MetalLB provides a load balancer for bare-metal Kubernetes clusters, solving this problem. I’m operating MetalLB in ‘Layer 2 mode’, which means MetalLB will participate in address resolution of IPv4 addresses via the standard ARP protocol. What this means practically is that I’ve assigned an IPv4 address block on my home network to MetalLB, and it will advertise these address for me, and associate them with Kubernetes LoadBalancer objects. From the outside, it simply looks like my server advertises multiple addresses. This removes the port conflict on 80 and 443, freeing those up for use for cluster services.

Combining this new IP address for load balancing with some DNS entries in my router means that I can now access services easily in a browser, without having to remember which port I bound them to.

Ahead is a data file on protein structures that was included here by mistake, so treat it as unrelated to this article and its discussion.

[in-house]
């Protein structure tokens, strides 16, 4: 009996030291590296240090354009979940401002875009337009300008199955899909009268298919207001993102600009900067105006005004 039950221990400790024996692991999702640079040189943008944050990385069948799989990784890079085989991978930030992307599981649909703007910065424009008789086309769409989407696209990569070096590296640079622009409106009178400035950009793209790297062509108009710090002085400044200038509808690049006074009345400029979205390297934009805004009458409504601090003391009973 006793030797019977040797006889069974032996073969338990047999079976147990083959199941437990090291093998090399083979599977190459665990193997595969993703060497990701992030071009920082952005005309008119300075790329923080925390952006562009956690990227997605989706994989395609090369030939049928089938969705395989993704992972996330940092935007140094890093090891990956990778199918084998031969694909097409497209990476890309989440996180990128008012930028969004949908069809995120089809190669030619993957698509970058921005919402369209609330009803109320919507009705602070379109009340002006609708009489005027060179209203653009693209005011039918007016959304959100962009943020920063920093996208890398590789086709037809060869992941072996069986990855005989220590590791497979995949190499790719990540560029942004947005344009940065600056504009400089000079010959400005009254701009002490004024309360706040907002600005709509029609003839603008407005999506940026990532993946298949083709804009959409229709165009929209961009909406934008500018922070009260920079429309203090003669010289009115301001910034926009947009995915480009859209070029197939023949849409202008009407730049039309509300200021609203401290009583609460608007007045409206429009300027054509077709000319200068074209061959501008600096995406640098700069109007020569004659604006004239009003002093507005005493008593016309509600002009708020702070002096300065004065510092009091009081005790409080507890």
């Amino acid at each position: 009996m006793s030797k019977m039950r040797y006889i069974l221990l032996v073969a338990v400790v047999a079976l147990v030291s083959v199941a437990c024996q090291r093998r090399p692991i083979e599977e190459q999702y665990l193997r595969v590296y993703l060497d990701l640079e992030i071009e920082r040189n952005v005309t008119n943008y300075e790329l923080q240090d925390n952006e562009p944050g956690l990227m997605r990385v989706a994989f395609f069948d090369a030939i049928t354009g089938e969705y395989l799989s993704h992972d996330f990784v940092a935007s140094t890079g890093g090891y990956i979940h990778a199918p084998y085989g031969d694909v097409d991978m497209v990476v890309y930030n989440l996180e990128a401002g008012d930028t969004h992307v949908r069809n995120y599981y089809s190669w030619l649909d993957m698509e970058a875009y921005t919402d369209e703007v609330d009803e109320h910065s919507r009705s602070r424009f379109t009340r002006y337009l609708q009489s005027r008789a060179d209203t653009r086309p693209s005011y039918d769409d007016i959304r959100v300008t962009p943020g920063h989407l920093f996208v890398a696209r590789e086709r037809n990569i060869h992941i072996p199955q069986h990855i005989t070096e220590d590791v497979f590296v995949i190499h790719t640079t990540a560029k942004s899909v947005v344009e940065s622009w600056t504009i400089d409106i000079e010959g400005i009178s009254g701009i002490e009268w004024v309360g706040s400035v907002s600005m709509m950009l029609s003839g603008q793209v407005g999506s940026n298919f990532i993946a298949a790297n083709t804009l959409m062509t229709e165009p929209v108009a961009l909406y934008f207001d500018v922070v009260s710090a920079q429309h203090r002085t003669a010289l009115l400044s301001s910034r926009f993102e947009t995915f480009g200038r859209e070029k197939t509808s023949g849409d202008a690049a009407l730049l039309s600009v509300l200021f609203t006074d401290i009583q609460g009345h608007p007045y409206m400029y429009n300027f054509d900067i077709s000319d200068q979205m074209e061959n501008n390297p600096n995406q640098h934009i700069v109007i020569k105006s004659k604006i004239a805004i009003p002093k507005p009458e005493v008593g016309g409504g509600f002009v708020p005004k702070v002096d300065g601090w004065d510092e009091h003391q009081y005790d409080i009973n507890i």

Istio

Istio is a service mesh, that enables smarter networking within a cluster. It’s complete and total overkill for a home Kubernetes cluster. I’m running it anyway, because it’s cool tech and it’s relevant to my work.

The installation of Istio has come a long way since I first installed it. At first, my instructions included cloning the source repo, making modifications, running incantations, and all the sorts of things you can’t remember six months later. Thankfully the Istio contributors have prioritised usability in recent releases, and the installation process is now relatively straightforward.

While writing this post, I updated to Istio 1.5 - the latest release at the time. After updating my istioctl tool, I ran istioctl operator init. This detected the existing install of the Istio operator in my cluster, and upgraded it to the latest version automatically.